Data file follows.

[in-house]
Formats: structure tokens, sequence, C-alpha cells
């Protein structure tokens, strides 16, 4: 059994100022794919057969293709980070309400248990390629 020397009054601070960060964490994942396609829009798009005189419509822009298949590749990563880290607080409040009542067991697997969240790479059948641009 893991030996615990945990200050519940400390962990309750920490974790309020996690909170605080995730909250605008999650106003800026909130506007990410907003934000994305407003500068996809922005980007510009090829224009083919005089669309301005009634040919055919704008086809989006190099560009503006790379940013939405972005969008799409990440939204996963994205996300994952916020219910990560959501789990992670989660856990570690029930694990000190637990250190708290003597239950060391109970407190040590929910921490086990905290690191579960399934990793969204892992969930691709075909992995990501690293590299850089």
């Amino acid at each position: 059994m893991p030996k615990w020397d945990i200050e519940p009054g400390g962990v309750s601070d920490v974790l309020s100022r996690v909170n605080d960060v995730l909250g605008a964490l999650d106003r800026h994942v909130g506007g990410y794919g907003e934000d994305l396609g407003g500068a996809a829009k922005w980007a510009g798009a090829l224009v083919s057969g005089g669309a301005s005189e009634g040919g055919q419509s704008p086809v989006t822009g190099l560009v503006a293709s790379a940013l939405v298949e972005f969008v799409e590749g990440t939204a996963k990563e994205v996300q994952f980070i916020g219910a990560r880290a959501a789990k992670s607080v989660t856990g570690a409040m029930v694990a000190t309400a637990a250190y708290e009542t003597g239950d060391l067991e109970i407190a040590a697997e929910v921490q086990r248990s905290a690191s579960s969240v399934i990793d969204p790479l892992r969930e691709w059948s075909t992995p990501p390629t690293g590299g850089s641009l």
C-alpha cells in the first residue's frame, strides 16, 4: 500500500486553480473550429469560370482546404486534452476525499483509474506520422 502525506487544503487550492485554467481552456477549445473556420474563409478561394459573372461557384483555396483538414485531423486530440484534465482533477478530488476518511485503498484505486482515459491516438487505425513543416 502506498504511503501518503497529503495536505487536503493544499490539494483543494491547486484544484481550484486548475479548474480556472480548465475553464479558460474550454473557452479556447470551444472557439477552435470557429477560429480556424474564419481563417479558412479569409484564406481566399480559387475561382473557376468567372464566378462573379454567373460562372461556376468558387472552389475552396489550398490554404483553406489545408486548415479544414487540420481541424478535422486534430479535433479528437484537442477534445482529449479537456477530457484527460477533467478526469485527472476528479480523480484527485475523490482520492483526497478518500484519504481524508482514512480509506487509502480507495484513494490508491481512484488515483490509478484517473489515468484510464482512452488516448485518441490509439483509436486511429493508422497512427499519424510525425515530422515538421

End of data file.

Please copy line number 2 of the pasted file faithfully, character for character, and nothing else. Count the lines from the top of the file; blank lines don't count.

Formats: structure tokens, sequence, C-alpha cells